Once the top down management issues are phrased in these terms, the metrics generally flow and are meaningful. If not perfectly expressed first time no matter: they can be honed and improved over time.

    As for decision making on cases where there is risk, managing likelihood etc, that is a very different question. I will give that some further thought and comment late on that. It's a big subject!

  3. Tom,

    Excellent blog. There's so much to say on this subject!

    Language often gets in the way - metrics, data, management information (MI), reporting ... etc. But whatever you call it, too much of it can also be a problem; providing false 'comfort' (look at all the data we have) but absolutely no insight (what is it telling us?).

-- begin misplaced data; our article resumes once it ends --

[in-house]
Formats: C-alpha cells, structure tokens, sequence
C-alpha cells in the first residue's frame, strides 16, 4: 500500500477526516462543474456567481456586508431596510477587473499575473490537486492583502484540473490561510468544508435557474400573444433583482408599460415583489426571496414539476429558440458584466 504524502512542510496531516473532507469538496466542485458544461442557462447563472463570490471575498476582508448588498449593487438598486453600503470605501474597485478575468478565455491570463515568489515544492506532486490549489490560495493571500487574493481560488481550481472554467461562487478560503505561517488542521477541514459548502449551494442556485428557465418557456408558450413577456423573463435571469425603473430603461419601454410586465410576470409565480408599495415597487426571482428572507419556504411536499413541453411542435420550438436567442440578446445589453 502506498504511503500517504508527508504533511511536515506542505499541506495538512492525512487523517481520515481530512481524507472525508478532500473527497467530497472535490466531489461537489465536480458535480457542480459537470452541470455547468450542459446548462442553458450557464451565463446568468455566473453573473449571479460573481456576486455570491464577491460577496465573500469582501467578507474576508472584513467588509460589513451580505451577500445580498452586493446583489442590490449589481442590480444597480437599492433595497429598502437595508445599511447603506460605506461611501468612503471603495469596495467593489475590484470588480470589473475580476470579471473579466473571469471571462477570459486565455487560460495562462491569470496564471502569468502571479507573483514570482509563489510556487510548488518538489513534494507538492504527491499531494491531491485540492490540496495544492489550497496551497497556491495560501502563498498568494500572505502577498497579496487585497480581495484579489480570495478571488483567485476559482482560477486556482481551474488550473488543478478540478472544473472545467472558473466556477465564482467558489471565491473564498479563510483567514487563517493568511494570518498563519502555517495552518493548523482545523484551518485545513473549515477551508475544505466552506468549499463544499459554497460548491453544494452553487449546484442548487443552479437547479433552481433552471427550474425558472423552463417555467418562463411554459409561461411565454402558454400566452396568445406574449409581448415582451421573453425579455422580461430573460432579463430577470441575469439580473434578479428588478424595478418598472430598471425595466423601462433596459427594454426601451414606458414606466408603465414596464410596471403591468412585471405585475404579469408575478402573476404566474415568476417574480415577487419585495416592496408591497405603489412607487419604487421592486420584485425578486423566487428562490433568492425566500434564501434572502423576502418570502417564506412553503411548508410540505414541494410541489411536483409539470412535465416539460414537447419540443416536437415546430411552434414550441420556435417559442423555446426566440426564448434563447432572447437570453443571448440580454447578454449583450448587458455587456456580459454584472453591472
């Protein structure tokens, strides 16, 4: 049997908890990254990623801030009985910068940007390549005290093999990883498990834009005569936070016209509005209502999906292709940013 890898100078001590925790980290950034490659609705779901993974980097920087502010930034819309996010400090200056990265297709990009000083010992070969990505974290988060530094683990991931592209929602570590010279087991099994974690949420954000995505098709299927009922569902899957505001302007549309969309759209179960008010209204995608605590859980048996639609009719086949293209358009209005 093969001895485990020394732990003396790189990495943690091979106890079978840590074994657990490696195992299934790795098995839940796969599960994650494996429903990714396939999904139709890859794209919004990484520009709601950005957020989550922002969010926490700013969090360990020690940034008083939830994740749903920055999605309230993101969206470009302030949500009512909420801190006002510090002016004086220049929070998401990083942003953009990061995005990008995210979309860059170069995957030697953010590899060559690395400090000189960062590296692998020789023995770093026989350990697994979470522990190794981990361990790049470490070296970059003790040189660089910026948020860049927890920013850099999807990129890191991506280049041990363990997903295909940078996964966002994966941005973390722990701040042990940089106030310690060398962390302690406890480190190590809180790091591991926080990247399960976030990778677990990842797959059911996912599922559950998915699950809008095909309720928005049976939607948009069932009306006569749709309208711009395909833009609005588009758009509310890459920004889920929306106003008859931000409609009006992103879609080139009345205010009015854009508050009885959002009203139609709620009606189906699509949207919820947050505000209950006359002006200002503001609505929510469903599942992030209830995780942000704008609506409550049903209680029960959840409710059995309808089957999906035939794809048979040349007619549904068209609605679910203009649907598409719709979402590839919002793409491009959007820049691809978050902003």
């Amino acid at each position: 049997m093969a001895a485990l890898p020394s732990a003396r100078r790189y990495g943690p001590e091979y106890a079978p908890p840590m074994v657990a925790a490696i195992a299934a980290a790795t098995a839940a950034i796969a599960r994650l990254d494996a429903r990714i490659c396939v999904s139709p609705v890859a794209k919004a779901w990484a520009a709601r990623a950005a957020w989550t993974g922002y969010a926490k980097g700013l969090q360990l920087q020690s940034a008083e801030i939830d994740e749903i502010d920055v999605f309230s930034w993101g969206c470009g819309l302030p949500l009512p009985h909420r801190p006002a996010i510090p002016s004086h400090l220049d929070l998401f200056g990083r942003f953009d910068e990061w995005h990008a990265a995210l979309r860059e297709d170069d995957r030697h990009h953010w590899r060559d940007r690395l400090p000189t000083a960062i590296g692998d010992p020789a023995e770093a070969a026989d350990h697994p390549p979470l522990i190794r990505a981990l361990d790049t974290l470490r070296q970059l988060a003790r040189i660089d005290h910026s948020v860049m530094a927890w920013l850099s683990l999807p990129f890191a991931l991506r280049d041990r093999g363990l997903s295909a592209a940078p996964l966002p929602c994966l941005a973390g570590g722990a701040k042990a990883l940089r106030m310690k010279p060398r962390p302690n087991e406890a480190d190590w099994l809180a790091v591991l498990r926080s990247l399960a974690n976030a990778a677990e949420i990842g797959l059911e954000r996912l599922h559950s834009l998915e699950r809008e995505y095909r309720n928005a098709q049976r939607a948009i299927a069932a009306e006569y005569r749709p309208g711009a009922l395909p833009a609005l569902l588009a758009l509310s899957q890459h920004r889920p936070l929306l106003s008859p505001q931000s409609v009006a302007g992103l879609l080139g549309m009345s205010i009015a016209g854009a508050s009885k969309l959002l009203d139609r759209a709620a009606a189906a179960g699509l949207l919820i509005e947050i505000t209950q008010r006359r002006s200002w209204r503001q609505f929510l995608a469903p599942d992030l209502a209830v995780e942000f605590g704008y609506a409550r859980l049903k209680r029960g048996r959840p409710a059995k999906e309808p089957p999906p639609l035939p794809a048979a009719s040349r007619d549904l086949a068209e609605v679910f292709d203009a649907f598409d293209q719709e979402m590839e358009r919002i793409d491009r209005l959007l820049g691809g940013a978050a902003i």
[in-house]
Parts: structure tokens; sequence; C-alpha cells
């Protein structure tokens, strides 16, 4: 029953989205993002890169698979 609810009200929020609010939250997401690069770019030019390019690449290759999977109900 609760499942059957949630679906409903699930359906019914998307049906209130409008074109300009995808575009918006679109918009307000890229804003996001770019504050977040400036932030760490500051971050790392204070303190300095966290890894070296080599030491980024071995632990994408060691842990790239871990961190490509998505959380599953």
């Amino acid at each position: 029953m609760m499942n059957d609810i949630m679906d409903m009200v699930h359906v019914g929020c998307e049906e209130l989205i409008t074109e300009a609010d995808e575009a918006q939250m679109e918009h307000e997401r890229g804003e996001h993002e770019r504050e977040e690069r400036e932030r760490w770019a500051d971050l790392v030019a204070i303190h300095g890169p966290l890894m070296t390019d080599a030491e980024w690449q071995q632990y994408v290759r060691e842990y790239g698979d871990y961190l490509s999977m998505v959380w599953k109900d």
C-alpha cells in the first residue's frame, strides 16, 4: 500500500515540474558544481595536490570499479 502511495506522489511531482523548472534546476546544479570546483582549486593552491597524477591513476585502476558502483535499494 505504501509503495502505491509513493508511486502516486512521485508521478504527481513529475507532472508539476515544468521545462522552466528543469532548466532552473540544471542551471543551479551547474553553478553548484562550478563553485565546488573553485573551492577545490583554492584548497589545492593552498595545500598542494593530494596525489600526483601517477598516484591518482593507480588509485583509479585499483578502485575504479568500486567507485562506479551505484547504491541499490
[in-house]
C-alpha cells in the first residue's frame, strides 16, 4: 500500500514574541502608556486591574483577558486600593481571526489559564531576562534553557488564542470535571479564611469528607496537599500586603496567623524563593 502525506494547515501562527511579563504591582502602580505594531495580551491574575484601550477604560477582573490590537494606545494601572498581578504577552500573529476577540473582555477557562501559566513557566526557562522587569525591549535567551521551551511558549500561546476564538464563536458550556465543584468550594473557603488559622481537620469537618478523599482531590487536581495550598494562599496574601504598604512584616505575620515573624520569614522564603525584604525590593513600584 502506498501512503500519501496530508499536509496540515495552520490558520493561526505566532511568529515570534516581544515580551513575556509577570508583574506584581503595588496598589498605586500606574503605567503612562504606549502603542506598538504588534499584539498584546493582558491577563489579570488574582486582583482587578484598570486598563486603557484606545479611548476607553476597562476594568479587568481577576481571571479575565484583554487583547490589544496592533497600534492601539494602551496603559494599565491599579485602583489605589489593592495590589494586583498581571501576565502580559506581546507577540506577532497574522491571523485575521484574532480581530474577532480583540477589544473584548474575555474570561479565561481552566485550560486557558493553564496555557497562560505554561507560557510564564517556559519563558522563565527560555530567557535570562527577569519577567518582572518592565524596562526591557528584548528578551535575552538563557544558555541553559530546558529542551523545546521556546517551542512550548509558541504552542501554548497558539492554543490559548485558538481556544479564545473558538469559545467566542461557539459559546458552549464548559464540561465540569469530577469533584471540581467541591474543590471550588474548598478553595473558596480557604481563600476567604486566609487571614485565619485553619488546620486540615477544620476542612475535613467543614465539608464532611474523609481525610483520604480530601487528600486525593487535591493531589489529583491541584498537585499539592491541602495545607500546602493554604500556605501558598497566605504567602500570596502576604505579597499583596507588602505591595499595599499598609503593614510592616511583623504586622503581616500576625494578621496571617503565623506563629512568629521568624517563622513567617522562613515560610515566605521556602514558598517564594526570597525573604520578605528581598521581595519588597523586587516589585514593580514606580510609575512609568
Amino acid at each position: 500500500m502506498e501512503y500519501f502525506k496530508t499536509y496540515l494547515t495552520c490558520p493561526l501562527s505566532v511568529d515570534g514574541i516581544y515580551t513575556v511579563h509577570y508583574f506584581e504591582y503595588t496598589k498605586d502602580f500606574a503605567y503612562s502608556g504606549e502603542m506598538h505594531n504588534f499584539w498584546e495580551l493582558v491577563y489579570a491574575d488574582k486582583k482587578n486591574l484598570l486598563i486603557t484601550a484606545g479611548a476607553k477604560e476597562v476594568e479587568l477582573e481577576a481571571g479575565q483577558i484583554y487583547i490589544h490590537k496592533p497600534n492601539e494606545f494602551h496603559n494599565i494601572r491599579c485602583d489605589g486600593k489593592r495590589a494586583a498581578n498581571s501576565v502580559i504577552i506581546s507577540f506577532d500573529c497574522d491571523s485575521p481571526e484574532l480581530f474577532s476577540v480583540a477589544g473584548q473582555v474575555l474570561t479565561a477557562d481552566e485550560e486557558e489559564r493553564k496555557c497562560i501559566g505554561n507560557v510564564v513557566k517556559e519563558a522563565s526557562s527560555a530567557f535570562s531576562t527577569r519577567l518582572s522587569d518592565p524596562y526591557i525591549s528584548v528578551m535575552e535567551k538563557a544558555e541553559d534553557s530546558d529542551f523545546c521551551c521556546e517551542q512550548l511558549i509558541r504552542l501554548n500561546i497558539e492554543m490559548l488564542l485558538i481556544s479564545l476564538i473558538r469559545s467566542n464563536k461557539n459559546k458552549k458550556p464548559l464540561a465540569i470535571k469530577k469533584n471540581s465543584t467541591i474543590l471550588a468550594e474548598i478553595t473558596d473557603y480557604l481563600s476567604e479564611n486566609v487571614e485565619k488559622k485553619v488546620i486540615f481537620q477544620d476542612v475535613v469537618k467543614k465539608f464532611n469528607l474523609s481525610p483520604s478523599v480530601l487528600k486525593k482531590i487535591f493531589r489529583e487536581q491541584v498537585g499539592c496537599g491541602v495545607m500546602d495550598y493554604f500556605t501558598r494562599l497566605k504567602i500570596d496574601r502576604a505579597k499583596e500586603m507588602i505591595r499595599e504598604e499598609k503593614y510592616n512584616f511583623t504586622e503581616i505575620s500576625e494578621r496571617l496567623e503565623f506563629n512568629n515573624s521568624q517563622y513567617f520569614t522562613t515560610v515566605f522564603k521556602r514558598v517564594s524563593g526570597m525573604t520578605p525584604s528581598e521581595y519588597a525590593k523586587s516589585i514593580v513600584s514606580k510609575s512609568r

Many organisations we work with are swamped with MI but fail to appreciate two key issue; it's what you do with it that counts and you get what you measure (i.e. be careful what you measure because it drives behaviours).

    We have been surprised by how little real measurement exists in the legal market; whether this is the performance of the in-house function and /or panel arrangements. Measurement is key as long as it is combined with analysis and action.